les bouches à incendie d’aix

Hydrant at Marseille airport

I hadn’t expected to see fire hydrants in Provence, but I left the airport and, there they were. I obviously wasn’t as interested in drawing them when I lived there before. Maybe I thought that was weird. Directing a play in which wolves fought with lightsabres against people holding day-old baguettes, absolutely fine; sketching fire hydrants, get away you loony. I’m sure that is the first thought people have when they see me sketching a hydrant. “Les bouches à incendie“, that is what they are called here. Or ‘bouche d’incendie’. Anyway, I sketched the one above while waiting for my navette (that is the shuttle bus between airport and town) at the Marseille-Provence airport. The one below was started while waiting for my first poulet-frites in ten years, and finished later.

Aix hydrant 2 sm
DSC04448“Poulet-frites”, I hear you say? This was my favourite meal when I lived in Aix. There were a few places I would get them, the best being the little place outside the Super U, but I also liked “Le Regal” as well. Well a decade later Le Regal had moved across the street to a spot outside the post office, significanty upgraded its friterie stand, but still they produce lovely poulet-frites. Poulet-frites is basically a small baguette filled with chicken and the sauce of choice (I love le mayo), then topped off with loads of fresh frites (French Fries to you). Poulet-frites, I love you very much. There is my poulet-frites on the right.
Aix-en-Pce hydrant
Lastly, this one, a semi-naked fire hydrant on the corner of Avenue Victor Hugo (the famous writer / cartoon crimefighting duo) and Boulevard Roi René (the last king of Provence / cafe owner and helper of the Resistance in WWII). Do you remember when I sketched fire hydrants at 2am in Los Angeles? Well I sketched this one at 2am as well. I was having a stroll through the still-balmy streets on my way back to the hotel after a night sketching an old pub I used to know, and this one caught my eye. When I was done sketching, I popped into a late-night convenience store to get a nice cold Fanta Citron to drink. A drunk man in the shop smiled at me and said, “eh, tu es gourmand!” I had been looking at the Mars Bars and though he might have been sarcastic. He then patted my tummy, and said again, “tu es gourmand, monsieur!” Cheeky get, I thought, sure my belly’s getting a bit portly but as I explained to him (because I felt the need to explain), “no no, it’s ok, I live in America.” I said that (in French) as if it somehow justified my paunch, like living in America with all of its fast-food and chocolate-based holidays will somehow contribute to weight gain (in my case it does, along with the desk job and general lack of exercise, but I also lived on poulet-frites and Pepsi-Max when I lived in France so touché). Not that I haven’t been vain about my stomach size in the past; once at the doctor’s office, the nurse asked me to stand on the scales to be weighed and I held in my tummy to make it appear as if I’d lost weight. That didn’t work. But I thought, no, if I’m a gourmand then so be it, I’m going to have that Mars Bar, to hell with you, drunken French stranger and your early-hours waist-size-judging fixation. Then I remembered, it’s ok, Mars Bars are slightly smaller in France than in England, so I have nothing to worry about.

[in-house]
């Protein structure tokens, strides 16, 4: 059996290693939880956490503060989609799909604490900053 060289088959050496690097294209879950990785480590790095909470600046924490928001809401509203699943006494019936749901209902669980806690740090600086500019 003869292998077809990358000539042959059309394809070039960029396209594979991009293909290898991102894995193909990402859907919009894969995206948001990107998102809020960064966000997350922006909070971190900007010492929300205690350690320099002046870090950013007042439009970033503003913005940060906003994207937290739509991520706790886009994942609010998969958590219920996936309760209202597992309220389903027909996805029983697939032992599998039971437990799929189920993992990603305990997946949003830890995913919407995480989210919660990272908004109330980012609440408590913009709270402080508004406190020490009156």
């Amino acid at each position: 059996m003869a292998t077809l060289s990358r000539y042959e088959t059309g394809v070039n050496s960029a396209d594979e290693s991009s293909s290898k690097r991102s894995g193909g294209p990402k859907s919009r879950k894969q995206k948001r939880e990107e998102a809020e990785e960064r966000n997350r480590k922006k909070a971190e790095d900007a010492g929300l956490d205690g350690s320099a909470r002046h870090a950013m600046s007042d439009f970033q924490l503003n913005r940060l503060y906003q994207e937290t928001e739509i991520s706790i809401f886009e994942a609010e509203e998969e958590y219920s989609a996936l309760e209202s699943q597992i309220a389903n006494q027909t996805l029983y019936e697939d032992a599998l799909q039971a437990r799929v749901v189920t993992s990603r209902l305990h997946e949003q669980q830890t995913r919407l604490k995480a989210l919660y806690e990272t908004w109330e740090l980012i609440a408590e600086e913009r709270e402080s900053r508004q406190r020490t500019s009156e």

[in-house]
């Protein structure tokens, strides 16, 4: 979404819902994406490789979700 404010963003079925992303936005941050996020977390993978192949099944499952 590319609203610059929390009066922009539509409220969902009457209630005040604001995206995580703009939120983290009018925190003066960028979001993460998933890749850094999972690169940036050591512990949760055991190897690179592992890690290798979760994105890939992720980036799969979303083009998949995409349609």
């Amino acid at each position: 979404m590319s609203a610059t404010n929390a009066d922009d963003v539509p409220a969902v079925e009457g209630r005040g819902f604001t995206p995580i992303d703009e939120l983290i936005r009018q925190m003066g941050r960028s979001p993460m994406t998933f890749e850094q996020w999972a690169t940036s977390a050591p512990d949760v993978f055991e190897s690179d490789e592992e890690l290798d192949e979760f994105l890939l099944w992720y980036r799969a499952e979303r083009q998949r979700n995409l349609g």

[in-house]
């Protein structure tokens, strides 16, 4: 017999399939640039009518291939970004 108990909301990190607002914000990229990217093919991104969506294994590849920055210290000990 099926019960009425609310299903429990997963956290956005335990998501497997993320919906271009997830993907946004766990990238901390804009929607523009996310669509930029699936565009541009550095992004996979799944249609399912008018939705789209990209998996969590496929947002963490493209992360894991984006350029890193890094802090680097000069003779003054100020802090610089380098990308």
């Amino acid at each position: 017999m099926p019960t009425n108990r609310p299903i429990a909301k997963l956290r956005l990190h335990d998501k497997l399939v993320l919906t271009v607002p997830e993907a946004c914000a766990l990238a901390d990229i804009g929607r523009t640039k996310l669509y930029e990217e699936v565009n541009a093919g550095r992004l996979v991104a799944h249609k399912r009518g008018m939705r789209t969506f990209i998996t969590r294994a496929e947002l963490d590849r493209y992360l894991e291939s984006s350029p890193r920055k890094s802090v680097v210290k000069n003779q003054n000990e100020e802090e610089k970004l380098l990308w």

Incidentally, I learned the French name for fire hydrants because I came across the French version of Gabi Campanario’s book “The Art of Urban Sketching” while in a bookshop in Strasbourg. Below, I talk in French about why I love sketching them so much (click to see plus grand, and I guarantee you, my French is nowhere near that good…)

IMG_4264

Next up: sketching a totally French bar called “O’Sullivan’s”!

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9 thoughts on “les bouches à incendie d’aix

  1. AJ Tauber says:

    Fantastic sketches! And I really enjoyed the report that you included with your post … including the reference to inter-country candy size differences … definitely a gourmand! I tried to capture a plumbing apparatus (see below) a few months ago and thought of your hydrants when I was attempting to do so … will keep sticking with it using your hydrant work as inspiration. :) I admire how you situate the hydrants in their scene; my current (big) struggle is that many of my sketches have “floating” objects … objects that don’t seem integrated in their surroundings. I digress … great work!

    "Memorial Weekend Sketch Event"

    • pete scully says:

      Great stuff! I often have my hydrants ‘floating’ too, but find that even a few lines here and there in the background to help place them geographically. Yes, I’m definitely a gourmand!

    • pete scully says:

      It certainly isn’t. I lived on that exact thing when I spent a year in Charleroi, when I’d eat le Brochette de Dinde avec Frites, all in a baguette with the sauce layered on top of it all. Gorgeous (and even better than the poulet frites of Aix).

      • gwenniesgarden says:

        the French food is very different from ours, and when I was 18 and worked in France I had problems to get used to it but after all our vacations we had in France over the years I now love it but fries and bread…..did you know that”French fries” were invented in Belgium ?! You lived in Charleroi ??!! That part of Belgium was part of France about 200 years ago, I live in the North so I am Flemish.

      • pete scully says:

        Yes, I did know French fries were invented in Belgium. It’s the Americans who call them French fries; to Brits, they are chips. The Mitraillette (which is what I used to eat all the time) however is very Belgian, not French, and you get them everywhere in Brussels, but I love the Charleroi ones. Poulet Frites from Aix is nice but not as nice as those.

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